Kerr (Lost Japan), a 35-year resident of Japan and the first foreigner to win that country's Shincho literary prize, contends that the Japanese miracle has become a Japanese mess. Once admired, and perhaps feared, for its spectacular economic successes, Japan, Kerr claims, has become a land of "ravaged mountains and rivers, endemic pollution, tenement cities, and skyrocketing debts." What happened? He says that ideology and bureaucracy are to blame. Japan is in effect managed by an autonomous and corrupt government bureaucracy, driven by an ethos of economic growth at any cost and a mania for control. Everywhere Japan's natural beauty is being destroyed by useless construction projects, as nature must be controlled and construction companies rewarded. The great ancient cities too representative of old, underdeveloped Japan are being replaced by monuments and hotels that are concrete monstrosities. Japan's banking system has failed, yet no one really knows the extent of the damage, as the bureaucracy keeps accurate information hidden. Meanwhile, the bureaucracy continues to pour money into older industries, while Japan falls dangerously behind in the development of new information technologies. There is popular discontent, but protest is hard to come by, because the bureaucratically controlled educational system emphasizes obedience above all else. Japan is stuck, concludes Kerr, and he sees no easy way out. While perhaps alarmist in his message, Kerr fascinates with detailed descriptions of Japan's dilemma and offers a surprising, if controversial, vision of a land in trouble.
Copyright 2001 Reed Business Information, Inc. --This text refers to an out of print or unavailable edition of this title.
In what may prove to be a highly controversial book, Kerr argues that Japan is in big trouble: a self-destructive country that is systematically destroying its landscape, its environment, its very culture by adherence to ideas and policies that are decades out of date. The author describes land-preservation schemes that end up destroying the land; a national health program that's near collapse; an education system that values conformity over originality; money-eating government programs that no one can seem to stop. In 1994, Japan produced 91.6 million tons of concrete (30 times as much as the U.S.), much of it used to build structures that serve no purpose. In 1998, Japan's government spent $136 billion on public works, more than what it cost to build the Panama Canal. It's hard to know if Kerr hits the mark here, but he makes a strong case. Expect him to start showing up on talk shows soon, and when he does, the requests for this inflammatory position paper will begin to build. David Pitt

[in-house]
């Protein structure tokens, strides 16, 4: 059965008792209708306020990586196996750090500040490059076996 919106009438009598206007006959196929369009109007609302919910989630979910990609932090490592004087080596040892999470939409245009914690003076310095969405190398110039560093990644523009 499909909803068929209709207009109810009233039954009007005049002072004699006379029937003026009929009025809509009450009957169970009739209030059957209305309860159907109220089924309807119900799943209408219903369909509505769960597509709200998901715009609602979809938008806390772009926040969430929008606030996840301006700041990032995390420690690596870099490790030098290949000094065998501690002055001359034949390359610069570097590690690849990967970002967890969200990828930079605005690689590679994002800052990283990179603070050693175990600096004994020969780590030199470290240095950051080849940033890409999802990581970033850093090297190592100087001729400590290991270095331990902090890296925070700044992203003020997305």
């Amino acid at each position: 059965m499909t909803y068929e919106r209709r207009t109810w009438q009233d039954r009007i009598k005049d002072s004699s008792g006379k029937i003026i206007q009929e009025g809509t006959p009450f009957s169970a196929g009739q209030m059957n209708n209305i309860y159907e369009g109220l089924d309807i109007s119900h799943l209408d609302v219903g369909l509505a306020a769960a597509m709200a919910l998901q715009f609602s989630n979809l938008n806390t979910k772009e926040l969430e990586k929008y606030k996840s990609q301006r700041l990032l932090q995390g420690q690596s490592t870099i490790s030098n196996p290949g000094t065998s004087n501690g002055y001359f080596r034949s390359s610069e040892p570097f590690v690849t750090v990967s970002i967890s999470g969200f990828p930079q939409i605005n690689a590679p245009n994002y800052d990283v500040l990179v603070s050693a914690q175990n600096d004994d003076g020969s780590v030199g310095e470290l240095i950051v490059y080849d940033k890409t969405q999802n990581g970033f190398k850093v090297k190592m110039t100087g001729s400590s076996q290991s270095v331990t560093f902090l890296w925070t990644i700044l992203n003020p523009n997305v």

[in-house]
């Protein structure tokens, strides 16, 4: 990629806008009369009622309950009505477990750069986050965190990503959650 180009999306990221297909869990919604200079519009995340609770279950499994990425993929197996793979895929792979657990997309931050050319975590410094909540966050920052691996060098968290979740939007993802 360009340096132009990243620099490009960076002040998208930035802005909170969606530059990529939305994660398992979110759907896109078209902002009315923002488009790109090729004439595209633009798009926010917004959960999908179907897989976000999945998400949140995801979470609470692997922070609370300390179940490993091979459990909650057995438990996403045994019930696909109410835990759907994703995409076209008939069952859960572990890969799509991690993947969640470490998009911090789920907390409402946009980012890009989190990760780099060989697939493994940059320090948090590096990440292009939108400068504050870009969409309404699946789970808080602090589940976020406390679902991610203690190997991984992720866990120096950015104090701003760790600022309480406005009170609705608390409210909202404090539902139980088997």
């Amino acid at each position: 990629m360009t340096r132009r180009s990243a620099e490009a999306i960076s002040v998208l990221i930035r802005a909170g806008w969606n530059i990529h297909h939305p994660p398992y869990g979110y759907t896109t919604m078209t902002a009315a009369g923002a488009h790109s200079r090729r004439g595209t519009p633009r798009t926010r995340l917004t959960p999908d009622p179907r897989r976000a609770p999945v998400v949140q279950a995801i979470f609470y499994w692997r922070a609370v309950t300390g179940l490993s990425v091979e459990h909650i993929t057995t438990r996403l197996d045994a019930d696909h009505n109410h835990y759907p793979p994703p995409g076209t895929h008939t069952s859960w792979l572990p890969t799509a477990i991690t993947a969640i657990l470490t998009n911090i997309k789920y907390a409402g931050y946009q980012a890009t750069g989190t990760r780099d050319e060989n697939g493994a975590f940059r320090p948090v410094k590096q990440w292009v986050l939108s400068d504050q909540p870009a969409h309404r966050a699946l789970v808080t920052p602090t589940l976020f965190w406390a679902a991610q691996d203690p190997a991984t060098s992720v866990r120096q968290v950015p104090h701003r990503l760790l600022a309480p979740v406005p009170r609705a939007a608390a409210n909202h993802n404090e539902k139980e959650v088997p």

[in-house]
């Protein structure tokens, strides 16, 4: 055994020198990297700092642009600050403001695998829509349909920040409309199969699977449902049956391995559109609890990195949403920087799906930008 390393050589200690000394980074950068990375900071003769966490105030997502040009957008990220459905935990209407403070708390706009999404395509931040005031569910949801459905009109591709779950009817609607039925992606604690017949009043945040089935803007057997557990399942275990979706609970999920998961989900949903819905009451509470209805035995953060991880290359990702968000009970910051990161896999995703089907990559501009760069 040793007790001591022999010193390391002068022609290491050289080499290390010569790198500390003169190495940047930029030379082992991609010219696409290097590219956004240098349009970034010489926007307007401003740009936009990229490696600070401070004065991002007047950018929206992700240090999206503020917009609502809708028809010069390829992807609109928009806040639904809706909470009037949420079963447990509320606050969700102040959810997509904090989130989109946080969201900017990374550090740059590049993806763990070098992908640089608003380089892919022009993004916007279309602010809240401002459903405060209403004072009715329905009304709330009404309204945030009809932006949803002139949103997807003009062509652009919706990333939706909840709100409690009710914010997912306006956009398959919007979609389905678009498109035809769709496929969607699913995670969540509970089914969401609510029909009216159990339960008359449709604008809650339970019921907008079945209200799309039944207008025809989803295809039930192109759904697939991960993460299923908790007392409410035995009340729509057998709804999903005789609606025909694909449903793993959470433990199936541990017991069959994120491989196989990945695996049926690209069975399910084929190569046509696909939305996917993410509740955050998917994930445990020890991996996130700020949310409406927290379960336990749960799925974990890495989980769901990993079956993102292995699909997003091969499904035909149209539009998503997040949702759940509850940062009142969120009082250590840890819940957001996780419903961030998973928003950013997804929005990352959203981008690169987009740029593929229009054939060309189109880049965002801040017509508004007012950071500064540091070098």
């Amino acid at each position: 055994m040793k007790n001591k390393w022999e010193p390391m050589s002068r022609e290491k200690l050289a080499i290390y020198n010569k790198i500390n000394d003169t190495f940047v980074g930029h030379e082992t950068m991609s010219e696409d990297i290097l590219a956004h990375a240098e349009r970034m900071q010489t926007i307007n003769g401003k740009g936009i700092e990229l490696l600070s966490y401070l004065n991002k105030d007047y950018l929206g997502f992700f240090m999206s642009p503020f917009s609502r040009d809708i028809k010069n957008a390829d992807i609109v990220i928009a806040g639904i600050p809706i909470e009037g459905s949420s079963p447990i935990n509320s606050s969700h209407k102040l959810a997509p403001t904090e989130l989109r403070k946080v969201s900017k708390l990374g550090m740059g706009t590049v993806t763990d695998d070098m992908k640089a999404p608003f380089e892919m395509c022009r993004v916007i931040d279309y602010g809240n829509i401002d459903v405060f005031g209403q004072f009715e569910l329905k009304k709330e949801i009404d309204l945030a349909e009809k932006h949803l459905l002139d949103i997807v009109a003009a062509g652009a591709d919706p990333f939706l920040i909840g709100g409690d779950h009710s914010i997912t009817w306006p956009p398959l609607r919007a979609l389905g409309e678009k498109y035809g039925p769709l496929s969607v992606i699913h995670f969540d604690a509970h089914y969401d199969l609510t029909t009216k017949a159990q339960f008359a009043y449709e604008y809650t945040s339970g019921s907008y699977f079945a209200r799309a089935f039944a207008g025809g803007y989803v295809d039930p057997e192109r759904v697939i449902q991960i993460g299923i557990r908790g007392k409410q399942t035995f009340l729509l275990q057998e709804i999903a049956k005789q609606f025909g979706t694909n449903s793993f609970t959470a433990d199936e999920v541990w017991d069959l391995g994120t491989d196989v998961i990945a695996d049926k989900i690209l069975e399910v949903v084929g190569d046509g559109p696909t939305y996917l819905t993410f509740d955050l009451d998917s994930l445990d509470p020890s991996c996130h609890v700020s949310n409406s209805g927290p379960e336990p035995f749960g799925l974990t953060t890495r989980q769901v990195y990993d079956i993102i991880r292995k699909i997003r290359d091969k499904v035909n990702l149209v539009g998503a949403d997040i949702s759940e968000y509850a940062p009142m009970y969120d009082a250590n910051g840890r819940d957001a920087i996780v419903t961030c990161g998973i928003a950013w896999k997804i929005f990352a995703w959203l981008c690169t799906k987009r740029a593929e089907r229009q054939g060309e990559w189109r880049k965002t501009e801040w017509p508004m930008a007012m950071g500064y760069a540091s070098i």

Copyright © American Library Association. All rights reserved --This text refers to an out of print or unavailable edition of this title.
If you want to read an ethnocentric white-suprematist view of Japan, this is it. It's thinly disguised but nevertheless obvious that this author thinks he's better than the... Read morePublished on July 16 2004
Alex Kerr's argument seems to have won a lot of readers over, not necessarily with cogent points & a judicious use of factual evidence, but with heated statements that border... Read morePublished on June 15 2004
This book, of which Lost Japan serves as a prequel, is a very good guide to the current condition of the health of Japan. And it is of one very sick patient. Read morePublished on March 20 2004 by Jim Richards
I found Alex Kerr's book, 'Dogs and Demons' well-written, sardonic and wittily edged. To know whether it is correct or was written for 'some' cynical reason, one has to go and... Read morePublished on Dec 27 2003 by David Butterworth
"Dogs and Demons" reads like 1/2 of a love affair gone wrong, with the bitter partner writing a "tell all" book about his famous former mate. Read morePublished on Dec 11 2003 by Zack Davisson
Alex Kerr has the courage to speak the truth about "the emperor's new clothes" and the detachment to do it without anger. Read morePublished on Dec 10 2003
I think this is a book that should be read by every economist and every politician or businessman that thinks Japan is a wonderful example to the world, and has created a method... Read morePublished on Nov. 5 2003 by Gareth Griffiths
Alex Kerr is well known writer and fellow classmate of our school in Yokohama, Japan. We all attended Saint Joseph College
and we all share couple languages. Read more
Andy, your review reads like a history of Joe Anycountry , or more specifically , a description of your life . Take it from step one . Read morePublished on Aug. 18 2003 by jason Smythe